The presidential polls being what they are, I figured it would cheer up Trump fans to flog one of their Republican enemies for awhile. Which, come to think of it, also seems to be Trump’s strategy for the remainder of the campaign.

No matter how bad things get in October, you can count on the big guy to have some quality new material about “Lyin’ Ted” at his rallies.

A new poll suggests there is at least one fellow Republican who could unseat U.S. Sen. Ted Cruz in 2018: Rick Perry.

The former Texas governor would beat Cruz by 9 percentage points, according to the forthcoming survey from the Democratic-leaning firm Public Policy Polling. Set to be released later today, the poll found Perry would get 46 percent of the vote and Cruz 37 percent, with 18 percent saying they are not sure whom they would support…

In general, the poll shows Texas Republicans want Cruz to be their candidate for Senate again in 2018 — but not overwhelmingly. Fifty percent said they would like Cruz to be the nominee, while 43 percent said would like someone else to carry the banner.

Cruz would easily defeat two lesser-known challengers, Lt. Gov. Dan Patrick and Rep. Mike McCaul, but that may be a function of pure name recognition. Perry, a two-time presidential candidate and three-term governor, doesn’t have that problem. Not only does he lead Cruz by nine overall, he’s actually significantly ahead among Republicans, 49/35. (Cruz wins by eight among independents.) In fact, against Patrick and McCaul Cruz is polling right around the 50 percent mark, meaning that in theory either challenger could make the race competitive as they become better known.

How’s Perry doing it? Simple. He’s considerably more popular right now among GOPers than Cruz is, no doubt due to Cruz’s non-endorsement of Trump at the convention. Once you include Democrats (who view Perry and Cruz unfavorably to an almost equal degree), Cruz’s overall approval rating is upside-down in his home state:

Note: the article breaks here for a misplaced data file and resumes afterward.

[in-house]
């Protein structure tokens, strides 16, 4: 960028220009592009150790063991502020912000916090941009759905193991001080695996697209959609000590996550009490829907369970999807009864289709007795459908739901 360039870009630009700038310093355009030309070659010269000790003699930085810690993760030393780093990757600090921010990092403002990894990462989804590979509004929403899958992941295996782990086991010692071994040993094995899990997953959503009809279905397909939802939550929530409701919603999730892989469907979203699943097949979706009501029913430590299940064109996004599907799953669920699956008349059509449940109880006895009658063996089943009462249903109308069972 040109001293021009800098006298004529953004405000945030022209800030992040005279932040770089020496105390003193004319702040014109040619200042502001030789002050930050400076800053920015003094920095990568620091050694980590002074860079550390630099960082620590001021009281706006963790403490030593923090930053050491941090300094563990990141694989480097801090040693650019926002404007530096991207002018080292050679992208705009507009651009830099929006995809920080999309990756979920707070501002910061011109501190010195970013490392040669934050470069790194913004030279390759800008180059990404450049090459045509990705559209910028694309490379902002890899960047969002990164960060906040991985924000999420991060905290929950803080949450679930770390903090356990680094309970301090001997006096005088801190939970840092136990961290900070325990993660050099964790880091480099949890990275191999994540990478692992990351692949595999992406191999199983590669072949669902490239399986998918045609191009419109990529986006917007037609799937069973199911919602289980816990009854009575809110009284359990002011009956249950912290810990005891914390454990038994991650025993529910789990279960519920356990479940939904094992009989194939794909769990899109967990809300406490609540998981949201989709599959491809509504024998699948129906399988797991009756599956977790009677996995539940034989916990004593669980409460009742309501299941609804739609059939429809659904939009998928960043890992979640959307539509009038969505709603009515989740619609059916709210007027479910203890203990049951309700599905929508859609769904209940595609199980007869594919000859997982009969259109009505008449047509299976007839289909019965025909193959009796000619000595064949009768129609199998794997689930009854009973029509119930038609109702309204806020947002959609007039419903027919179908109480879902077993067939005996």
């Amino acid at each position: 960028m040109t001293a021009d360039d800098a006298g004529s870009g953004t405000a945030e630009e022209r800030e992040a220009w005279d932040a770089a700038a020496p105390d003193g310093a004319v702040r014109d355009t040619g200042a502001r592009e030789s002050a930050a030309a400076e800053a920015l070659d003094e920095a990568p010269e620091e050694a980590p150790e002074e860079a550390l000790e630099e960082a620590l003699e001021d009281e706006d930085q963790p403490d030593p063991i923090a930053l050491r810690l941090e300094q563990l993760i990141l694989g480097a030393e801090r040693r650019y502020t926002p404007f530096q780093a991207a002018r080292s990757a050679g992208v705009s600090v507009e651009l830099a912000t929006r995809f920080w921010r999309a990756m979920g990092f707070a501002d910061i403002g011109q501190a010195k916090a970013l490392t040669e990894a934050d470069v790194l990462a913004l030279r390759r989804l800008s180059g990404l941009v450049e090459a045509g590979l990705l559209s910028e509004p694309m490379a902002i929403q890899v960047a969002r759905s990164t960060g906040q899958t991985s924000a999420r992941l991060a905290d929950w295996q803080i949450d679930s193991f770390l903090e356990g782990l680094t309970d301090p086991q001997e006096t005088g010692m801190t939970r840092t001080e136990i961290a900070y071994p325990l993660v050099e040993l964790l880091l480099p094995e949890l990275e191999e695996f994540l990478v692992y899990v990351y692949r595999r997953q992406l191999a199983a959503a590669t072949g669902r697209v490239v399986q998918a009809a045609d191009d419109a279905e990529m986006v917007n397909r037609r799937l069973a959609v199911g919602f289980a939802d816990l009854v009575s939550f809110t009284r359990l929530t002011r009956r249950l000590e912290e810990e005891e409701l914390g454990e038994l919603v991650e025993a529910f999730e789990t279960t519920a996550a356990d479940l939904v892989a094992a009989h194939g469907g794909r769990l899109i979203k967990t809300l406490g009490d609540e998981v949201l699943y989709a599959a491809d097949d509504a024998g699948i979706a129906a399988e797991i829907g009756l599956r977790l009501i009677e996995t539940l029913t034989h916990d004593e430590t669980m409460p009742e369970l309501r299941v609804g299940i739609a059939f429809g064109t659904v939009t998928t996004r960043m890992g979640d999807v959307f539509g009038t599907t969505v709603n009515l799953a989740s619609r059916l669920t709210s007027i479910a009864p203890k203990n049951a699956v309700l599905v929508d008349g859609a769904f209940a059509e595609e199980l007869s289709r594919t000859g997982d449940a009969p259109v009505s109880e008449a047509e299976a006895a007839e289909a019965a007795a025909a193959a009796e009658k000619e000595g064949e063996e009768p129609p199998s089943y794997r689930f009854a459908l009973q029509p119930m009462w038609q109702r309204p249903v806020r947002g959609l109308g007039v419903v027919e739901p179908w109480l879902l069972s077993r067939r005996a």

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Perry’s favorable rating among Republicans is 74/17. John Cornyn’s approval rating, by comparison to Cruz’s, is 34/31 overall and 55/16 among Republicans. Even all of that could conceivably be spun to Cruz’s benefit by noting that, however he may stack up against other Texans, at least he’s still more popular there than Trump is. Texans might not have appreciated a pointed show of disloyalty in Cruz’s speech, but “bad soldier for the party” doesn’t necessarily mean a preference for Trump over Cruz.

This result, however, does pretty much mean that. Et tu, Texas?

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That’s a remarkable result given that Cruz won the Texas primary by 17 points and doubtless would have crossed 50 percent had Marco Rubio not been in the race at the time. You could dismiss it, I guess, by assuming that people must have interpreted the question as asking if they’d prefer to replace Trump with Cruz today, with less than three months until Election Day. That transition would be so chaotic, with Cruz caught flat-footed, that you’d be better off sticking with Trump and hoping that he figures out a way to make magic. Even so, this poll was conducted less than a week ago, with the news overflowing with stories about national polls showing Trump in the toilet. At the height of panic about the GOP nominee, when asked whether they’d have Trump or the native Texan who won the state going away five months ago, Texans choose … Trump, by 17 points? Geez. Note to self: Apparently, there are few things more alienating that you can say to Republican voters than “vote your conscience.”

Anyway, this will all settle down and Cruz will win re-election easily. I think.

There’s no way Rick Perry runs unless he’s been fully assimilated into the Trump borg and is planning to take out Cruz to avenge his leader. Perry would never go full Trump. Would he?